into outside donors and contributors from its alumni population and beyond.
have to create the vision first and some semblance of its importance before we
ask for financial contributions,” Kim said.
organic farm on Airlie’s property is used more for demonstration and
experimental purposes, and AU hopes to have students performing their own
experiments on the pesticide-free plants. The flowers at Airlie support
pollinators and allow the facility to make use of the aviaries (or beekeeping
structures) on site, Kim said.
Orton, zero waste manager from Facilities Management, hopes that Airlie will
provide another space to compost AU’s organic waste. If this were to happen,
Airlie could use the soil that it makes on its own property and maybe send some
of it back to be used on AU’s campus.
main issue with anything waste-related is transporting it, and we’d have to
cross state lines to get to Airlie,” Orton said.
composting cycle gives back to the earth, so every piece of organic waste
thrown into the landfill is a missed opportunity to better the environment.
composted banana peel gets broken down into soil, then AU buys back the soil
from our composting
facility in Prince George’s County and
uses it on campus.
must recognize that they have a direct impact on the environment just from they
waste they throw out, said Grace Pugh, co-president of the Zero Waste Club and
a junior in the College of Arts and Sciences.
The sustainability factor of Airlie made American want to
make the property its own all the more. Having a farm in DC’s backyard allows AU the
ability to continue making environmentally-friendly decisions when it comes to
conserving energy and resources.
want the students to be engaged in the food production process,” Kim said.
“We’d like to see students out there to be a part of growing food and bringing
it back to AU or donating it to DC kitchens or food banks in Warrington county.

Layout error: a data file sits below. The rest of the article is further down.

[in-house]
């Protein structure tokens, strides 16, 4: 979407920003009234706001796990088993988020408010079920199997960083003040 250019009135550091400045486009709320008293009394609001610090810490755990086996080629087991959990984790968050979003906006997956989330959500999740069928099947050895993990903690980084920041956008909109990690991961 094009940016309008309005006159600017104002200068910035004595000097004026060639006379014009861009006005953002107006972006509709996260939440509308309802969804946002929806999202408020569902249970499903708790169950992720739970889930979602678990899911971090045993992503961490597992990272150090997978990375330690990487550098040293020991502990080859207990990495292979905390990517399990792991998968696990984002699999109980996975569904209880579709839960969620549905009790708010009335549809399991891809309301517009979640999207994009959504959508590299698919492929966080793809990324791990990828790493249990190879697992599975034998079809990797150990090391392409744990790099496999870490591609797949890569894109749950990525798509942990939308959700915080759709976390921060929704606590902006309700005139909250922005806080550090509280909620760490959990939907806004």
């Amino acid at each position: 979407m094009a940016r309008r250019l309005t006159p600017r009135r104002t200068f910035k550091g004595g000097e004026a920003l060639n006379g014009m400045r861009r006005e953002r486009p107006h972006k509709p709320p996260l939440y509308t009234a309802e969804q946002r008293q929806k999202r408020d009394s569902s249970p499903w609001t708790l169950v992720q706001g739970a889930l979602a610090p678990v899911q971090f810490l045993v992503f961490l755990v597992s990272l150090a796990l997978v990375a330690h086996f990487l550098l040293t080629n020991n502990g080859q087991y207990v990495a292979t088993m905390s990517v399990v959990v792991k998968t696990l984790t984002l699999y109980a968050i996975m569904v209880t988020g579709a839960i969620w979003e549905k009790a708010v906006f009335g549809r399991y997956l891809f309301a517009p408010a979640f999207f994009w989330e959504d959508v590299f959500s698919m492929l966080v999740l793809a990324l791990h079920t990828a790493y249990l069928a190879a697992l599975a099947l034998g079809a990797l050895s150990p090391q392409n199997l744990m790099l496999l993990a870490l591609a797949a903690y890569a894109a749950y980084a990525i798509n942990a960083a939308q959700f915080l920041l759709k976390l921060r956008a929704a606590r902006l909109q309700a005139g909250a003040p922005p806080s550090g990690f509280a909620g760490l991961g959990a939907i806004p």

We’re starting with [an experimental] group of faculty and staff, but that
conversation will expand [to students] so we make can Airlie Center into a
Center was the location at which Earth Day was born, MLK came up with his idea
for marching in peaceful protest and eight Emmy-winning environmental films
were created, making Airlie a relevant place for American University students,
MLK meeting there to discuss civil rights with other members of the movement,
the space relates to AU students more than we thought it would,” Engel said.
“Also, Earth Day was basically created at Airlie in 1970, and we’re coming up
on the fiftieth anniversary in 2020. This is a critical part of history.”
and Kim both believe that these social and environmental justice movements will
inspire donors to monetarily contribute to the opportunities that AU hopes to
offer to students through Airlie.
Center chose AU as its donation recipient because of the institution’s mission:
ideas into action, action into service.
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was a mission that they found very similar to theirs,” Kim said. “We have
aspirations to turn Airlie and all of its history — which is really relevant to
our students and to our institution — into a campus, and we want students’ input and engagement
throughout the process.”